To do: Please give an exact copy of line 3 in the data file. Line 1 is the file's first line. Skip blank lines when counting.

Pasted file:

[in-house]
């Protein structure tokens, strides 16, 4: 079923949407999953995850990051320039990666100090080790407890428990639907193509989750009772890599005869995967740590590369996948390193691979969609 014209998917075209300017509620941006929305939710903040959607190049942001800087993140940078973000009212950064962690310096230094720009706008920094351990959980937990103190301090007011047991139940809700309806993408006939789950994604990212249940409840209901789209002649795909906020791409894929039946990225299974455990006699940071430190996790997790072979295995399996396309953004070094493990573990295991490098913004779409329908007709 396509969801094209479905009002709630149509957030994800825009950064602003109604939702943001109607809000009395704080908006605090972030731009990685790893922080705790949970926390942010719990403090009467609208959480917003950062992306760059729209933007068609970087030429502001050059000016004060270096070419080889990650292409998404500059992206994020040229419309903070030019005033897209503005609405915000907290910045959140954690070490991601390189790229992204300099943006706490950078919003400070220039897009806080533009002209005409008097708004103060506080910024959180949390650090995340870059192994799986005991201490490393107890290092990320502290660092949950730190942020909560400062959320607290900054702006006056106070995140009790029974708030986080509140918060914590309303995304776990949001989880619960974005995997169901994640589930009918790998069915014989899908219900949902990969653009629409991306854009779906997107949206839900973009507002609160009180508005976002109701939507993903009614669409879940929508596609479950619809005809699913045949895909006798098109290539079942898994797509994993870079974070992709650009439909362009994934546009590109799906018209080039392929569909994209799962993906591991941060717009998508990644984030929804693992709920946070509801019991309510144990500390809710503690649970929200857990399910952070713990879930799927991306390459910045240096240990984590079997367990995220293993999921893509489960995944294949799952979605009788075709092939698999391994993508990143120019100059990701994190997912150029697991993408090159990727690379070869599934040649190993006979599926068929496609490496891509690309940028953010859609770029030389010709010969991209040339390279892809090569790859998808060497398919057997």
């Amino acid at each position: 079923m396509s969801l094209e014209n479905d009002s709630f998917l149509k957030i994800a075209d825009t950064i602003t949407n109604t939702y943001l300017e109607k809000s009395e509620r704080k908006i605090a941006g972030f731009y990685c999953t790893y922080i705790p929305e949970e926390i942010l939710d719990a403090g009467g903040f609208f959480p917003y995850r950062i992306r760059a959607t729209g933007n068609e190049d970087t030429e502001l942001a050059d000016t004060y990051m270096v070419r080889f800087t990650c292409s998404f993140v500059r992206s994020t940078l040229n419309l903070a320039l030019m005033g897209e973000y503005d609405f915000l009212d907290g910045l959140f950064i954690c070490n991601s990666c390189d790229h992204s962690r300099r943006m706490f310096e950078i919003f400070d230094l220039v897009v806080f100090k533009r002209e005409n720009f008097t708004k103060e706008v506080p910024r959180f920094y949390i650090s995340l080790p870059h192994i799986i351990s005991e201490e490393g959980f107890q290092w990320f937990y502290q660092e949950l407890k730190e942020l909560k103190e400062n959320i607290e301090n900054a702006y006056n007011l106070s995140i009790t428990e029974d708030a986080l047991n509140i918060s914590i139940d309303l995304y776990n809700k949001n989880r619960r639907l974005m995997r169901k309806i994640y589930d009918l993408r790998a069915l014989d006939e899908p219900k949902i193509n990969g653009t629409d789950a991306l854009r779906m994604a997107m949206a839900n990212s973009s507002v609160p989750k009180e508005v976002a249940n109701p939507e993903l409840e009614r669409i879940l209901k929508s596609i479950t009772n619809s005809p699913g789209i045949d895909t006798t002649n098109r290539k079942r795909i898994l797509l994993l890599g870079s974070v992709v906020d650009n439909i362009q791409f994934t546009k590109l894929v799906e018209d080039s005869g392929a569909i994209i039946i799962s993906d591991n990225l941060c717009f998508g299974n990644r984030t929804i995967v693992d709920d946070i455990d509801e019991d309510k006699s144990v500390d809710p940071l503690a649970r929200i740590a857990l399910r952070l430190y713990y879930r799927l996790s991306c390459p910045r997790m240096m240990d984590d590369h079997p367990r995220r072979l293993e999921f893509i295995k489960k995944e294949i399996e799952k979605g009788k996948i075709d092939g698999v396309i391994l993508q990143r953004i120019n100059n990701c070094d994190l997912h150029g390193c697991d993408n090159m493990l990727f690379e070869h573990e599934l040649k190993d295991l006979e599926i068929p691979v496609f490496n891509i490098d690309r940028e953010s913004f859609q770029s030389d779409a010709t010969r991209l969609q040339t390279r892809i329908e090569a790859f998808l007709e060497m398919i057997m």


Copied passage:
């Amino acid at each position: 079923m396509s969801l094209e014209n479905d009002s709630f998917l149509k957030i994800a075209d825009t950064i602003t949407n109604t939702y943001l300017e109607k809000s009395e509620r704080k908006i605090a941006g972030f731009y990685c999953t790893y922080i705790p929305e949970e926390i942010l939710d719990a403090g009467g903040f609208f959480p917003y995850r950062i992306r760059a959607t729209g933007n068609e190049d970087t030429e502001l942001a050059d000016t004060y990051m270096v070419r080889f800087t990650c292409s998404f993140v500059r992206s994020t940078l040229n419309l903070a320039l030019m005033g897209e973000y503005d609405f915000l009212d907290g910045l959140f950064i954690c070490n991601s990666c390189d790229h992204s962690r300099r943006m706490f310096e950078i919003f400070d230094l220039v897009v806080f100090k533009r002209e005409n720009f008097t708004k103060e706008v506080p910024r959180f920094y949390i650090s995340l080790p870059h192994i799986i351990s005991e201490e490393g959980f107890q290092w990320f937990y502290q660092e949950l407890k730190e942020l909560k103190e400062n959320i607290e301090n900054a702006y006056n007011l106070s995140i009790t428990e029974d708030a986080l047991n509140i918060s914590i139940d309303l995304y776990n809700k949001n989880r619960r639907l974005m995997r169901k309806i994640y589930d009918l993408r790998a069915l014989d006939e899908p219900k949902i193509n990969g653009t629409d789950a991306l854009r779906m994604a997107m949206a839900n990212s973009s507002v609160p989750k009180e508005v976002a249940n109701p939507e993903l409840e009614r669409i879940l209901k929508s596609i479950t009772n619809s005809p699913g789209i045949d895909t006798t002649n098109r290539k079942r795909i898994l797509l994993l890599g870079s974070v992709v906020d650009n439909i362009q791409f994934t546009k590109l894929v799906e018209d080039s005869g392929a569909i994209i039946i799962s993906d591991n990225l941060c717009f998508g299974n990644r984030t929804i995967v693992d709920d946070i455990d509801e019991d309510k006699s144990v500390d809710p940071l503690a649970r929200i740590a857990l399910r952070l430190y713990y879930r799927l996790s991306c390459p910045r997790m240096m240990d984590d590369h079997p367990r995220r072979l293993e999921f893509i295995k489960k995944e294949i399996e799952k979605g009788k996948i075709d092939g698999v396309i391994l993508q990143r953004i120019n100059n990701c070094d994190l997912h150029g390193c697991d993408n090159m493990l990727f690379e070869h573990e599934l040649k190993d295991l006979e599926i068929p691979v496609f490496n891509i490098d690309r940028e953010s913004f859609q770029s030389d779409a010709t010969r991209l969609q040339t390279r892809i329908e090569a790859f998808l007709e060497m398919i057997m």